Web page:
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THE PERSUASIVE ESSAY – PREWRITING. Choose an issue.

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Choose an issue

  • A good topic for a persuasive essay is an issue that brings up strong feelings in you and in others. Think about situations or events that make feel angry, sad or enthusiastic etc. Once you have come up with a few possible issues for your persuasive, ask yourself the following questions:


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  • Is the issue important to me? If the issue is one that matters deeply to you, it will be easier to persuade your readers to care about it.

  • Do I have an opinion on the issue? Just being able to say you do or do not like a situation is not enough. You have to describe in detail how things would be different or better if you had the power to something about the issue.


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  • Do people have different opinions on the issue? If everyone agrees with your views on the issue there is no one to persuade. Pick an issue about which people disagree.

  • Is my opinion supportable? Will you be able to gather enough facts and examples to make a case that your audience will consider seriously? Will you be able to respond effectively to any opposing arguments (objections to your opinions).


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Write an Opinion Statement

  • When you write a persuasive essay, your first job is to create a preliminary opinion statement (also called a thesis statement). This statement should clearly your issue and your opinion on it.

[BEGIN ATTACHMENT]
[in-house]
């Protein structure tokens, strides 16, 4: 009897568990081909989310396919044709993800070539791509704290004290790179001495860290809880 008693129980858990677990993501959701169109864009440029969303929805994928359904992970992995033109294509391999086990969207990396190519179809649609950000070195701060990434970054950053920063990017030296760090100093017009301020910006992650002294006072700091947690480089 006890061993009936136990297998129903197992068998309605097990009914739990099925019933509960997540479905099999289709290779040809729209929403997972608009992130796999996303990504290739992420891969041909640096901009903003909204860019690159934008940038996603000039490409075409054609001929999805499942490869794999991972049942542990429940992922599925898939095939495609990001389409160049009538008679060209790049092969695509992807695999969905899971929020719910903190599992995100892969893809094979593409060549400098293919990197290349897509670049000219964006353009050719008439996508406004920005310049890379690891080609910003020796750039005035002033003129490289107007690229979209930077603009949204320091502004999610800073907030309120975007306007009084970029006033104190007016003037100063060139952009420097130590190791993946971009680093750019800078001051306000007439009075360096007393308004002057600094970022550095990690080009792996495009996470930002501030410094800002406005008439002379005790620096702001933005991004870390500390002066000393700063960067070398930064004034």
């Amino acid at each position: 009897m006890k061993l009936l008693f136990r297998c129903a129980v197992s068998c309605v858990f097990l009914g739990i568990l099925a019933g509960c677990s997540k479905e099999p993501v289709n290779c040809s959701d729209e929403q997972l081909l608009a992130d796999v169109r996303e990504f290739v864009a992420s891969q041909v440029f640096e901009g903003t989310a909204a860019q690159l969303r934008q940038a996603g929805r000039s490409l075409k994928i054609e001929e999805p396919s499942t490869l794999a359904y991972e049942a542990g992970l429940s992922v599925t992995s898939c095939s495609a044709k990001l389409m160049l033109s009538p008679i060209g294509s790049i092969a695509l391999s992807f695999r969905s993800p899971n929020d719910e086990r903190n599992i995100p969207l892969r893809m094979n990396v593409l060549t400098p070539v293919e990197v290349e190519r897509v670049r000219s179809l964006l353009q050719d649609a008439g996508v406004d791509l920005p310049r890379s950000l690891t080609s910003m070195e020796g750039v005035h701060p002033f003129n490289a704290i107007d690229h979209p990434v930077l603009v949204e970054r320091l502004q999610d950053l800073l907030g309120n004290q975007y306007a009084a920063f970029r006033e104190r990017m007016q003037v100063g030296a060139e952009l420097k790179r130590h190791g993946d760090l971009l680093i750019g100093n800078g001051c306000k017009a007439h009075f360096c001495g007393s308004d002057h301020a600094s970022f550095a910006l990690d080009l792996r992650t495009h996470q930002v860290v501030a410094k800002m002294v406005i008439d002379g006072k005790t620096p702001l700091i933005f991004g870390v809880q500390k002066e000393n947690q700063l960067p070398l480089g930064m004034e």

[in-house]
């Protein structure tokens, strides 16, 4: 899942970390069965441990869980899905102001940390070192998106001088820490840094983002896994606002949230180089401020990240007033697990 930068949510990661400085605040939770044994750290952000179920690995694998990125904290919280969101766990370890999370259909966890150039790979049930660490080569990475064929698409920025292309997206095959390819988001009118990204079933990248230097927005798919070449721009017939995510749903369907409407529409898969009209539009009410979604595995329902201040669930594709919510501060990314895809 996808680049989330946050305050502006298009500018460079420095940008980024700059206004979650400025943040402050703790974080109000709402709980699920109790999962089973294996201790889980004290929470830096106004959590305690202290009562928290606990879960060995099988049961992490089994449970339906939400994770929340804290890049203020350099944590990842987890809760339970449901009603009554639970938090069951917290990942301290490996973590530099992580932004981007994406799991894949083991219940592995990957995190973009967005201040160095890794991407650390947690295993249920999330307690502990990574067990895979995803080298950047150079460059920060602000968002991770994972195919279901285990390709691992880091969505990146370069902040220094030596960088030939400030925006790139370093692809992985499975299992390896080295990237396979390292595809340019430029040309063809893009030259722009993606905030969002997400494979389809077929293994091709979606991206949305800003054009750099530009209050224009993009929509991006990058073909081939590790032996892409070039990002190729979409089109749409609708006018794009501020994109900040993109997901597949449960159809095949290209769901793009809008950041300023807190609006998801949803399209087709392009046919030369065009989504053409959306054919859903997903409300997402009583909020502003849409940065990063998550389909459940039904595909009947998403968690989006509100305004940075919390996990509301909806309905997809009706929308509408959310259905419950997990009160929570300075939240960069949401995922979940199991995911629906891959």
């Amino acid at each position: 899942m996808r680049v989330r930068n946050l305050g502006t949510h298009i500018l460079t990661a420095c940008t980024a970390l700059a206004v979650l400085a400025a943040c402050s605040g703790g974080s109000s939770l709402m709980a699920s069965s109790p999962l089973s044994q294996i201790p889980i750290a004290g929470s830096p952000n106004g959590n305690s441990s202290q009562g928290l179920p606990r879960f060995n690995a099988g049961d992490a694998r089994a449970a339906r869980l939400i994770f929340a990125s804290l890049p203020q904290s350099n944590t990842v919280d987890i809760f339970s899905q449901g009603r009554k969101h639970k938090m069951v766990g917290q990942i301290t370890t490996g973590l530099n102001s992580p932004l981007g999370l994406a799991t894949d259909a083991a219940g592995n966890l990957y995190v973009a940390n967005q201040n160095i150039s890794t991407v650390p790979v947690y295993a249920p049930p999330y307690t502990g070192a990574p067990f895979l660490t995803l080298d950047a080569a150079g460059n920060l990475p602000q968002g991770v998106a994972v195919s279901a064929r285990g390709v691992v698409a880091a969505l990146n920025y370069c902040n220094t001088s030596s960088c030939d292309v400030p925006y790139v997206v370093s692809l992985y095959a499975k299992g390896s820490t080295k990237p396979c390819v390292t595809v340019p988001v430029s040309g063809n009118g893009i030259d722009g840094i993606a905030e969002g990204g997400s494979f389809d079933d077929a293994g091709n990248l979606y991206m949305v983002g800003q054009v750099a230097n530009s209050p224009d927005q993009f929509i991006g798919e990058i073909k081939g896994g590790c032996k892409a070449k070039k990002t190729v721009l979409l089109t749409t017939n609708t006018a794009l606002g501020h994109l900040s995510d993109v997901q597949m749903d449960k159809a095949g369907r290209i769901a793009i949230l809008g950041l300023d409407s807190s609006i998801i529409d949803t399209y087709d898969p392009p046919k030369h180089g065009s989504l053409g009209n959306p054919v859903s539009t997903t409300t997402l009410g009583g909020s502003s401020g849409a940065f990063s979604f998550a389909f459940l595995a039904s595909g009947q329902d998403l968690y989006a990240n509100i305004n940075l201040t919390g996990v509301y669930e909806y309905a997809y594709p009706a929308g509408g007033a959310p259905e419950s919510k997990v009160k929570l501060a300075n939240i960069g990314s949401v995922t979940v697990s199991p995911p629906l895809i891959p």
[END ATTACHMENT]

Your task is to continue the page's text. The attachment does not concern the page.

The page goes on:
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  • Consider your Purpose, Audience, and Tone - As the writer of a persuasive essay, your purpose is to persuade your readers. Most specifically, you want to convince them to think differently or to follow the course o action you suggest. To persuade your readers effectively, you must understand them well. To get a better understanding of your audience, ask yourself the following questions:


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  • What will my readers already know about the issue? a persuasive essay, your purpose is to persuade your readers. Most specifically, you want to convince them to think differently or to follow the course o action you suggest. To persuade your readers effectively, you must understand them well. To get a better understanding of your audience, ask yourself the following questions: Consider how much background information you will have to provide in order for your readers to understand your position on the issue.

  • What will make my readers care about the issue? Think about how the topic affects the lives of your readers.


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  • What will they want to know more about? a persuasive essay, your purpose is to persuade your readers. Most specifically, you want to convince them to think differently or to follow the course o action you suggest. To persuade your readers effectively, you must understand them well. To get a better understanding of your audience, ask yourself the following questions: Consider aspects of the issue about which readers might want to know more information.


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ISSUE: RECYCLING a persuasive essay, your purpose is to persuade your readers. Most specifically, you want to convince them to think differently or to follow the course o action you suggest. To persuade your readers effectively, you must understand them well. To get a better understanding of your audience, ask yourself the following questions:


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ISSUE: RECYCLING a persuasive essay, your purpose is to persuade your readers. Most specifically, you want to convince them to think differently or to follow the course o action you suggest. To persuade your readers effectively, you must understand them well. To get a better understanding of your audience, ask yourself the following questions: